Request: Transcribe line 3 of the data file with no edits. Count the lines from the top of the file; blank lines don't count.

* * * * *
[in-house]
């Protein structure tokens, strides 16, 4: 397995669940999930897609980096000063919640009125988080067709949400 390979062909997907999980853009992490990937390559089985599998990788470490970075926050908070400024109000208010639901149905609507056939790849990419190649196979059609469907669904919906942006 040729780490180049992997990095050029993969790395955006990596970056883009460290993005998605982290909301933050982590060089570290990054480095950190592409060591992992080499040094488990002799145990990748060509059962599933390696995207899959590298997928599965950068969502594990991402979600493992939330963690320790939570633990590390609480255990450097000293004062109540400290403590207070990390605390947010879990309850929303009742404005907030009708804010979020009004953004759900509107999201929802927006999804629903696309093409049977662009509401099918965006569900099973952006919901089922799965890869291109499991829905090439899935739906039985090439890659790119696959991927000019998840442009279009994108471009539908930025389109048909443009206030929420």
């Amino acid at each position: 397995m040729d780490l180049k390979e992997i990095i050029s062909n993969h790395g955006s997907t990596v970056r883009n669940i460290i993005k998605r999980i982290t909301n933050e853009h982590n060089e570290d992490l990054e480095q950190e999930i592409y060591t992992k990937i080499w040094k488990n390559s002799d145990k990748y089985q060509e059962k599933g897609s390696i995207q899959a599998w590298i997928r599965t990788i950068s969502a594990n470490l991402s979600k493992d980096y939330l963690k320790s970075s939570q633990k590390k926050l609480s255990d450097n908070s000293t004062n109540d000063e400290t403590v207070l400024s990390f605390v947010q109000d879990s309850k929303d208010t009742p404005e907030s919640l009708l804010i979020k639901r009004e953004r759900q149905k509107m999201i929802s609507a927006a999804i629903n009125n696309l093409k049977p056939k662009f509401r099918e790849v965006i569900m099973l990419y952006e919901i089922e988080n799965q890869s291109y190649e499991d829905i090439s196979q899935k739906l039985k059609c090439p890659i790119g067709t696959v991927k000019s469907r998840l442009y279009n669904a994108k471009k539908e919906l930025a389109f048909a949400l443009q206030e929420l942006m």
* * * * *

């Amino acid at each position: 397995m040729d780490l180049k390979e992997i990095i050029s062909n993969h790395g955006s997907t990596v970056r883009n669940i460290i993005k998605r999980i982290t909301n933050e853009h982590n060089e570290d992490l990054e480095q950190e999930i592409y060591t992992k990937i080499w040094k488990n390559s002799d145990k990748y089985q060509e059962k599933g897609s390696i995207q899959a599998w590298i997928r599965t990788i950068s969502a594990n470490l991402s979600k493992d980096y939330l963690k320790s970075s939570q633990k590390k926050l609480s255990d450097n908070s000293t004062n109540d000063e400290t403590v207070l400024s990390f605390v947010q109000d879990s309850k929303d208010t009742p404005e907030s919640l009708l804010i979020k639901r009004e953004r759900q149905k509107m999201i929802s609507a927006a999804i629903n009125n696309l093409k049977p056939k662009f509401r099918e790849v965006i569900m099973l990419y952006e919901i089922e988080n799965q890869s291109y190649e499991d829905i090439s196979q899935k739906l039985k059609c090439p890659i790119g067709t696959v991927k000019s469907r998840l442009y279009n669904a994108k471009k539908e919906l930025a389109f048909a949400l443009q206030e929420l942006m």